I am a month into my diagnosis of ADHD.
Fom Healthline; ADHD was first mentioned in 1902. British pediatrician Sir George Frederic Still described; “an abnormal defect of moral control in children.” He found that some affected children could not control their behavior the way a typical child would, but they were still intelligent.
(you’re asking us to sit still in stagnant rooms with no air flow and shit lighting;
demanding that we swallow your doctrines built on severance from nature and source;
you’re asking us to pass energy and yet ignore how we feel;
you’re comparing our functionality to systemic social compliance;
you’re ignoring and demeaning immense sensitivity;
you poison soils, feed us sugar, give us stimulants but shame the natural frenetic kinetic needs.
that learning to harmonize in rhythm
with the frenetic kinetic
makes the most sense
when I am watching how animals move)
I think of all the years I spent ‘masking’ symptoms to sustain the heteronormative / neurotypical ‘girl’ social structures and the countless, unknown hours of hiding and recovering and listening deeply to what I was noticing in/about others and feeling in myself to touch a certain, self-soothing stability. Days of rest to function in some task. It is not perfected or refined. Every day is different: every day has a whirlwind to navigate, requiring great mental strides to be in the world. The amount of focus it would take to move / walk with a measure of coordination, or to curb the prominent impulses. I found ways of ritualizing areas of my life to hold space where I needed to give. Growing up, I thankfully had creature comforts provided and the instinct to tune into what fed my excitements, to dive fully into the details of subjects that were pleasurable and sustainable to depths that others did not, or could not, touch. But my family never knew. I certainly couldn’t identify it either. I celebrate what I have found on my own for stewarding with emotional regulation and awareness before my therapist fit this puzzle piece in place once the stories could flow at this adult age. I think of all the ways I have had difficulty keeping up with friendships and staying in relationships and curated a wrongful myth for those reasons. I think of the spiritual magnitude too. I think of how I always had the arts to express and expand. I think of how the term psychic empath is a joke to many, but very real to me (and other spectrum beings), and how I programmed myself to adapt into what I was witnessing around me to be fluid and safe. That finding internal pathways to connect and ground through have had favorable, even if inconsistent, results. That genetic and environmental factors have been triggers and that I have given myself the breadth of space to trace triggers (especially when it comes to RSD) and with a hypersensitivity to touch. That I could trust my own guidance before I knew that other resources were / are available, even if that road was jarred and scarred with great trial and error and secret grief.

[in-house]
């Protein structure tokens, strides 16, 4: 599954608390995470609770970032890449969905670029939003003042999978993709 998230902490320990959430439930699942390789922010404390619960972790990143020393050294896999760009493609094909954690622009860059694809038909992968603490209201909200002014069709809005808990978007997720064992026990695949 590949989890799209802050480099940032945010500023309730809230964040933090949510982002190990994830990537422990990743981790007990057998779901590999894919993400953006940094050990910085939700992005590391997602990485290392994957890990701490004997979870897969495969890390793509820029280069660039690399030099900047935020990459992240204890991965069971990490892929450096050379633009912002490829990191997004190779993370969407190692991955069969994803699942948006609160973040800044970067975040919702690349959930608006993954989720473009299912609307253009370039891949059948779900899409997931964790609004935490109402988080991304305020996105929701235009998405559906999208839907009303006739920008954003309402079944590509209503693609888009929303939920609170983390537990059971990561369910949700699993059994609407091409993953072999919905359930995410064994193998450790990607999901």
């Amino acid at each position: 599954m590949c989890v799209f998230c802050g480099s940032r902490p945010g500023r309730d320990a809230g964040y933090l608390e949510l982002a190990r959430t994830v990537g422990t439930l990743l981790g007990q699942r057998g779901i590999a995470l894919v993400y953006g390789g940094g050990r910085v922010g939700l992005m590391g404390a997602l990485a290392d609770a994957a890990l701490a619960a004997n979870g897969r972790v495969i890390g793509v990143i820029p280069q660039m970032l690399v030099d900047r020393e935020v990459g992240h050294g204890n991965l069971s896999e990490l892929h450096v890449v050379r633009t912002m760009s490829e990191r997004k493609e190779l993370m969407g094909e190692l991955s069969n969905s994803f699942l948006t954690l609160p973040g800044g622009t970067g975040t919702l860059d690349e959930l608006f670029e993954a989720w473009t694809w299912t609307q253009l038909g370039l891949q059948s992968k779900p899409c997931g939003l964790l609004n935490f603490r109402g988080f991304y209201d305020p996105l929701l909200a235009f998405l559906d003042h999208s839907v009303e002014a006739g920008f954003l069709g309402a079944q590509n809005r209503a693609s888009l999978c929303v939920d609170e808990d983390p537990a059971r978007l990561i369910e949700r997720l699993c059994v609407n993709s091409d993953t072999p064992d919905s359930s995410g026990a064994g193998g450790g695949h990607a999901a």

I am a month into learning how to address, own, and honor myself in the dimensions of neurodivergence.
I am glowing in the relief of this.
It is digestible. It gives foundation.
It took me a while to fully accept it. I wanted to explore and research. I carried a bit of embarrassment but only at first; embarrassment for past behaviors that were inexcusable or confusing and a resistance to accept it because of previous shames of ‘being too much’ and that has its own complications that reach deep underground. But then – it just clicked. Shit – this isn’t something to be embarrassed about. This is liberation. This is a reason.
That even with my fuss around labels overall, that this is a wor(l)d I can comfortably exist within, and look objectively at all the colorful threads that spin and shine here. It fits. It makes sense.
I am further exploring the importance of honing in on a spiritual persuasion in this spectrum too. How I have been called a gifted channeler and a monster all in the same breath and how valid and simple and also loaded these terms are. I think of the ways that I have accessed personal healing with neurodivergence and helped others to heal with this different kind of mind and haven’t even gone as deep as I could go. Yet.
That it’s fathomless. Infinite. Bigger.
Neurodivergence, now, there, here, like a river, sings more like a super(natural)power ~
And that all the years where I felt alone and estranged and made assumptions and made evasions and found dimensions
(and how underdiagnosed women are for ADHD)
is linked up with a greater network after all
and finally, finally
there is a way forward.
My friend and I were listening to a podcast episode from This is Really Happening: What if the family glue came undone?
It is a woman’s emotional but calculated recounting of her sister becoming a paranoid schizophrenic and the ways that she navigated that harrowing experience.
In the story, her sister encountered beings who were otherwise invisible. She would carry on conversations into thin air and became violent on occasions. There was no mention of family history with this condition.